Hill Wellford, Mar 26, 2009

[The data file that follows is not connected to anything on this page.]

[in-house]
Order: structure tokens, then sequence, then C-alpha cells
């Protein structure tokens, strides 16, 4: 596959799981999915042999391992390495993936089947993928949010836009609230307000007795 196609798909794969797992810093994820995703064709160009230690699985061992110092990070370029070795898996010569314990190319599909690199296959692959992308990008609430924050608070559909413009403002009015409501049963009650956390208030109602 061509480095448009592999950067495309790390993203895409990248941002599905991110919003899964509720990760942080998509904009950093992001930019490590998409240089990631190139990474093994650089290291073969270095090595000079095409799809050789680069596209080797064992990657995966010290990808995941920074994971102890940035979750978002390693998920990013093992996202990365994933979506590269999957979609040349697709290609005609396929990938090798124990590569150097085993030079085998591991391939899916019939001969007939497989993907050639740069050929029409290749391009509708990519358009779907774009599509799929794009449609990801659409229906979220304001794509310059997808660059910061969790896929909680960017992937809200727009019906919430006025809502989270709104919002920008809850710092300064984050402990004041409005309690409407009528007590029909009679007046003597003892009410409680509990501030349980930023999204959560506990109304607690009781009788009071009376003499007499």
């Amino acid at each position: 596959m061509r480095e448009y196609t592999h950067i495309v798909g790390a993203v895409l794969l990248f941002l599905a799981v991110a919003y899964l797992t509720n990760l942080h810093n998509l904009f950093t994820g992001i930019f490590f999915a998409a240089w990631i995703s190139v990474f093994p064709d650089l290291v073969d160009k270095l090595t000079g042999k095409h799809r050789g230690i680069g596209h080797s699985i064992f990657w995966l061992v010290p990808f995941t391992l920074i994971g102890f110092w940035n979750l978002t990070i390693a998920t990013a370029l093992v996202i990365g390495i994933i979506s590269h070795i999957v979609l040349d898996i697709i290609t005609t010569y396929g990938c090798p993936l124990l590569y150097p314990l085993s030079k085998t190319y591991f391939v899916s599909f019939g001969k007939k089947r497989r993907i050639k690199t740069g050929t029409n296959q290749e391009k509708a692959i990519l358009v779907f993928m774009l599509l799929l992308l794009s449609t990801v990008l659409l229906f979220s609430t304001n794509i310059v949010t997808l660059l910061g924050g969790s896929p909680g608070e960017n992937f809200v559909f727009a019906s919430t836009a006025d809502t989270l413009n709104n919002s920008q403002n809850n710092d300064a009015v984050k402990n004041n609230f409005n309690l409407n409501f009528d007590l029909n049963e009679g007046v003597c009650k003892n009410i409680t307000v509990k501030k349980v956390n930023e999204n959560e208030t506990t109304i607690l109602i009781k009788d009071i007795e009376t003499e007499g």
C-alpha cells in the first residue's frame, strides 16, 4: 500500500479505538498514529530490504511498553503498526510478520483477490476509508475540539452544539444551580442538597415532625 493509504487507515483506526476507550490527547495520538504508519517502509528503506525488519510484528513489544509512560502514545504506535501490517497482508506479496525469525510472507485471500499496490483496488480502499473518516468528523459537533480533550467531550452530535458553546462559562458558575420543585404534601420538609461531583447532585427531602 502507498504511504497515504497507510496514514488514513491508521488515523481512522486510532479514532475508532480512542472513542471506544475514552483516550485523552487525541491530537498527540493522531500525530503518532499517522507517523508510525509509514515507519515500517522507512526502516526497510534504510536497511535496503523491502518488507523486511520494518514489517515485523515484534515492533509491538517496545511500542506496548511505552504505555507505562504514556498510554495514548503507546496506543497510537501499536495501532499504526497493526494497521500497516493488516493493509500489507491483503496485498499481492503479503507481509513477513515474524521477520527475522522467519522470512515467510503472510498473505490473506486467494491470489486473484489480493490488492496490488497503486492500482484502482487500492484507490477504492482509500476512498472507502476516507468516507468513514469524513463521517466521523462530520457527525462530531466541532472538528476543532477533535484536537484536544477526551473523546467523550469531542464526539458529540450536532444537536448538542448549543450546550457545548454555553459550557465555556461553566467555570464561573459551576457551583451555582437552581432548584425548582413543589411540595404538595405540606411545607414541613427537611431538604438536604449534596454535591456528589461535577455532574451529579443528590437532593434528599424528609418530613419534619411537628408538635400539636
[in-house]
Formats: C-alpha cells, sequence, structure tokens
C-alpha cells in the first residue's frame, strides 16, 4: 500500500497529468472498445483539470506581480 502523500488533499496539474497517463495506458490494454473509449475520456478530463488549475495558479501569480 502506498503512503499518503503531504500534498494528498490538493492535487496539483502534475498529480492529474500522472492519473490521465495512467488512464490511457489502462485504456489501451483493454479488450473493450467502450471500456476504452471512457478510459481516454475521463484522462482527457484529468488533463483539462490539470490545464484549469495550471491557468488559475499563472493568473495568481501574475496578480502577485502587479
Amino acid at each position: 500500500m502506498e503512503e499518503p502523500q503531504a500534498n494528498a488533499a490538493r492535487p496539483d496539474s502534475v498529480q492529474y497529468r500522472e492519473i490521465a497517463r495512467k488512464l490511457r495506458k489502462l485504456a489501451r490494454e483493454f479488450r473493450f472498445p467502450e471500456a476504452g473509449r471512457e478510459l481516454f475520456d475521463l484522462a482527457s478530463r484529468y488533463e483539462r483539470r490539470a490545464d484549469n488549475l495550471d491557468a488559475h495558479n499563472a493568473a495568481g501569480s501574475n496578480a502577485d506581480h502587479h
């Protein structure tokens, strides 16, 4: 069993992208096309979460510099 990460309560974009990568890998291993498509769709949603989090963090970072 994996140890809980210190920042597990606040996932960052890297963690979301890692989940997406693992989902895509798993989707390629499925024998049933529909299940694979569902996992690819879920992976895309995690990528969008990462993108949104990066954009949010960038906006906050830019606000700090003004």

Is the Supreme Court’s economics-intensive and generalist antitrust jurisprudence beginning to affect its view of patent law? It appears that the answer is yes. Patent law has long been the ultimate in technical statutes and specialist practice. Antitrust law, in contrast although at one time it had a similar reputation has developed essentially as common law, and in recent decades has come to emphasize broad and general “effects-based” analysis: an outcome-oriented, case-by-case method that grounds liability decisions directly in an analysis of conduct’s economic effects, and that generally eschews special rules and formalized tests. The Supreme Court and the antitrust enforcement agencies have accelerated this process in the past three years, striking down many per se (automatic) rules of liability and conduct-specific tests. Now, there is some evidence that that Supreme Court’s skepticism of special antitrust rules, and emphasis on economic effects, is influencing the Court’s patent law decisions.